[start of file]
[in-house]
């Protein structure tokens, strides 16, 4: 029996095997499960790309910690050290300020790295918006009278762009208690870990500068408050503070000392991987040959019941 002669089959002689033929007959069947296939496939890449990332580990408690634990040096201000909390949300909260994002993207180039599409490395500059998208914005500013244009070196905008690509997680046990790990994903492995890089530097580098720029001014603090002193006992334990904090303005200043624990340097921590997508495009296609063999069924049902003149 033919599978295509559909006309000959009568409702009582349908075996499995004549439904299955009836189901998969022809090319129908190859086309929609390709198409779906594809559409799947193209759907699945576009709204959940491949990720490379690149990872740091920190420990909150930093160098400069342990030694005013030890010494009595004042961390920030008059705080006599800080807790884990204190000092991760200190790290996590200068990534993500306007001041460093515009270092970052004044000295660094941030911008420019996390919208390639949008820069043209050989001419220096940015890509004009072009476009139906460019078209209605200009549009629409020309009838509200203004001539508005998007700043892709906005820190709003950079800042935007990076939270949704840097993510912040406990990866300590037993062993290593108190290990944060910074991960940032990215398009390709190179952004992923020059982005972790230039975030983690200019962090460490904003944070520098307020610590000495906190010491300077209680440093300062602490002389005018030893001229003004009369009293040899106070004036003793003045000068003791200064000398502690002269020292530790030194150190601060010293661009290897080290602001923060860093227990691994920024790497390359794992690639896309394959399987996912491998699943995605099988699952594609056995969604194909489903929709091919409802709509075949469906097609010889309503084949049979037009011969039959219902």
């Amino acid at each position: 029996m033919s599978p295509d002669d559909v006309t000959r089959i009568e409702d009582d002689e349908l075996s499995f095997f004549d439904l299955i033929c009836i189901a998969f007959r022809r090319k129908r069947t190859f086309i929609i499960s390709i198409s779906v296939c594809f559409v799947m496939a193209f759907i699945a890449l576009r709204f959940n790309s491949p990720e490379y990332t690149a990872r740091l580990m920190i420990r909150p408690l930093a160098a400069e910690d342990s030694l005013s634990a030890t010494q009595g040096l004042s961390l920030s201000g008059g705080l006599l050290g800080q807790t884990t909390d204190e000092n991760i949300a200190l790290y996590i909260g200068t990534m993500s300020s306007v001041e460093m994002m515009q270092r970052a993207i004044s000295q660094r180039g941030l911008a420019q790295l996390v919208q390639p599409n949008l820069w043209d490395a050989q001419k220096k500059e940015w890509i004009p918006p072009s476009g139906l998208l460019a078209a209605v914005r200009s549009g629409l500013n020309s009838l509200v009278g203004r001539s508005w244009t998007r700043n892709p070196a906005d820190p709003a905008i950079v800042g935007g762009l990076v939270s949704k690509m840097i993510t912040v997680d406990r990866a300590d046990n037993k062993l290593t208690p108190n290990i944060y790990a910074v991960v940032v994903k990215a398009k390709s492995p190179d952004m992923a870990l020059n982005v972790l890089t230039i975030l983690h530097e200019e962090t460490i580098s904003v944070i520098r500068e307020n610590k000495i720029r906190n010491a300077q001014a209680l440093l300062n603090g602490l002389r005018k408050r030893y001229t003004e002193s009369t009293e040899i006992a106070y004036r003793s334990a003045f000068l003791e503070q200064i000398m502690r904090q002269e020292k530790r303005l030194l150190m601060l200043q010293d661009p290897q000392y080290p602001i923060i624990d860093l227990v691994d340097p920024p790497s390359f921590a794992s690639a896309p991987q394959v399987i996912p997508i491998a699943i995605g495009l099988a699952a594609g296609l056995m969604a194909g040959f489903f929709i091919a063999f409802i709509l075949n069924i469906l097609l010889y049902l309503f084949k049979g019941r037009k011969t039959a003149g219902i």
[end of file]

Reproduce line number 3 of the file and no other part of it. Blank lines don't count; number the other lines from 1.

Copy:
């Amino acid at each position: 029996m033919s599978p295509d002669d559909v006309t000959r089959i009568e409702d009582d002689e349908l075996s499995f095997f004549d439904l299955i033929c009836i189901a998969f007959r022809r090319k129908r069947t190859f086309i929609i499960s390709i198409s779906v296939c594809f559409v799947m496939a193209f759907i699945a890449l576009r709204f959940n790309s491949p990720e490379y990332t690149a990872r740091l580990m920190i420990r909150p408690l930093a160098a400069e910690d342990s030694l005013s634990a030890t010494q009595g040096l004042s961390l920030s201000g008059g705080l006599l050290g800080q807790t884990t909390d204190e000092n991760i949300a200190l790290y996590i909260g200068t990534m993500s300020s306007v001041e460093m994002m515009q270092r970052a993207i004044s000295q660094r180039g941030l911008a420019q790295l996390v919208q390639p599409n949008l820069w043209d490395a050989q001419k220096k500059e940015w890509i004009p918006p072009s476009g139906l998208l460019a078209a209605v914005r200009s549009g629409l500013n020309s009838l509200v009278g203004r001539s508005w244009t998007r700043n892709p070196a906005d820190p709003a905008i950079v800042g935007g762009l990076v939270s949704k690509m840097i993510t912040v997680d406990r990866a300590d046990n037993k062993l290593t208690p108190n290990i944060y790990a910074v991960v940032v994903k990215a398009k390709s492995p190179d952004m992923a870990l020059n982005v972790l890089t230039i975030l983690h530097e200019e962090t460490i580098s904003v944070i520098r500068e307020n610590k000495i720029r906190n010491a300077q001014a209680l440093l300062n603090g602490l002389r005018k408050r030893y001229t003004e002193s009369t009293e040899i006992a106070y004036r003793s334990a003045f000068l003791e503070q200064i000398m502690r904090q002269e020292k530790r303005l030194l150190m601060l200043q010293d661009p290897q000392y080290p602001i923060i624990d860093l227990v691994d340097p920024p790497s390359f921590a794992s690639a896309p991987q394959v399987i996912p997508i491998a699943i995605g495009l099988a699952a594609g296609l056995m969604a194909g040959f489903f929709i091919a063999f409802i709509l075949n069924i469906l097609l010889y049902l309503f084949k049979g019941r037009k011969t039959a003149g219902i």